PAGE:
I found my heart horse in a scraggly little mustang foal whose mother didn’t want him. He was about 40 lbs. at birth and looked like a bald, starving goat. His mother had been rounded up by the BLM not a few months prior. She had gone crazy, attacking another mare’s foal and killing it, and no one was sure how to handle her or what to do with the foal. That first day I saw him while attempting to give him a new foal exam, I offered to buy him, but the owners were convinced they would love and keep him forever.
Everyone knows orphan horses can have issues, and Brennir certainly did. In the intervening year between when I met this baby and he became mine, he had some experiences I wish I could erase. He was isolated from other horses. They chased him with the 4-wheeler as a “game” almost every day. I am sure now that he was lost in the world. When they decided to get rid of him, I only found out about it because I was there looking at another horse. I offered to take him that day. I borrowed a trailer, and he got in without any hesitation, never looking back once. Even then I loved him with my whole heart, and I promised him and myself I would do whatever he needed to help him overcome his rough start in life, and be the horse I knew he could be, the horse my heart saw.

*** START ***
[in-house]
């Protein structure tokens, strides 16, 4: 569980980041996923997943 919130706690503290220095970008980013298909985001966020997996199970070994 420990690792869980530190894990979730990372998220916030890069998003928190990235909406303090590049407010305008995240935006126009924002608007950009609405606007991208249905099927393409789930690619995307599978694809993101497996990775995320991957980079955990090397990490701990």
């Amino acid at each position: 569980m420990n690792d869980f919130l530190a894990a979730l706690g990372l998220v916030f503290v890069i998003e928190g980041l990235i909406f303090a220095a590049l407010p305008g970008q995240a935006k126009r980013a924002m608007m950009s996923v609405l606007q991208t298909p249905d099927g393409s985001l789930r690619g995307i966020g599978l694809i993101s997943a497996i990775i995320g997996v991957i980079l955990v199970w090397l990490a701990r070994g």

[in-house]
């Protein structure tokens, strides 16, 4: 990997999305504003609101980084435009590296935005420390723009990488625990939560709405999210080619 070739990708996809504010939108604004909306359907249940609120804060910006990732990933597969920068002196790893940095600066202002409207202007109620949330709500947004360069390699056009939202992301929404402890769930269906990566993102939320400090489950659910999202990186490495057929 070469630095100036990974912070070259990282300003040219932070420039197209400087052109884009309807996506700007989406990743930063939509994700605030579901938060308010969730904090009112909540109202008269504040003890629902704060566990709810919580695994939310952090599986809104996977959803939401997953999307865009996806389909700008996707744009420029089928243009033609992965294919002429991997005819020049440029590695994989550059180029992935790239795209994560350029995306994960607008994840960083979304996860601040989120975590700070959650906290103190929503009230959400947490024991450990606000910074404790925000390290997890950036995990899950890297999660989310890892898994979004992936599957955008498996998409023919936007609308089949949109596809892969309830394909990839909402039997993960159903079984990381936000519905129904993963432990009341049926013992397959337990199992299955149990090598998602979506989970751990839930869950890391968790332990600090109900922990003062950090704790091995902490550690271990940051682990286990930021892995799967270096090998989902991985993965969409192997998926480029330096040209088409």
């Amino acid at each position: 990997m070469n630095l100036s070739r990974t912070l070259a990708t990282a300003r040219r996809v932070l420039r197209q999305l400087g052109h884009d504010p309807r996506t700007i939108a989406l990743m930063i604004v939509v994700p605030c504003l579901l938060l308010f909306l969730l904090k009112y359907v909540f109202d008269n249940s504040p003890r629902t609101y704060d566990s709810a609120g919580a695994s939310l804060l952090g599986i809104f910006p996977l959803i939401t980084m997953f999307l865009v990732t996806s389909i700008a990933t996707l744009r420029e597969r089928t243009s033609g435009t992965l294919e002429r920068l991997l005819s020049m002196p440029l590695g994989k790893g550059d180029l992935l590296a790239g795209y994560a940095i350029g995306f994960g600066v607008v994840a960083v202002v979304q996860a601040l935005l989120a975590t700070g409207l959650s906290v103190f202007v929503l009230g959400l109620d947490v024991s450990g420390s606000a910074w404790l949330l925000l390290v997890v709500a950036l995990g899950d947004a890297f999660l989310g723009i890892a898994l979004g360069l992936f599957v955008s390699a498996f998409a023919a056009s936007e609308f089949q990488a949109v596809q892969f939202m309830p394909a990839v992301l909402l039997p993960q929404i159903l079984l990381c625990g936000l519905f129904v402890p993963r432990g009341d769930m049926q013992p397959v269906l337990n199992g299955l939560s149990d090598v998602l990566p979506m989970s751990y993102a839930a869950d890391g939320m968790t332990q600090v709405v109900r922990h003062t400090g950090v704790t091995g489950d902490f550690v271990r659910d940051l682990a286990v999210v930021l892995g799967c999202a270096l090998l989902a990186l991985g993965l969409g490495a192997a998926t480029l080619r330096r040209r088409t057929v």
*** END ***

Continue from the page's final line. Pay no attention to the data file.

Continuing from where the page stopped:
As promises of that sort often do, my promise soon proved harder to keep than I had anticipated. Brennir had a lot of behavior issues, some of them dangerous. When I first got him, he would aggressively charge anything that threatened him: humans with lunge whips, humans with ropes, dogs, chickens, anything. He would knock you down at an all-out gallop in the field, bite, kick, rear and stomp if he was afraid. He was alternately aggressive with other horses or completely detached from them. I was already familiar with clicker training at that time, and since any type of pressure provoked an aggressive response from Brennir, I gravitated toward that for safety reasons. While it definitely worked better than anything else had, we struggled.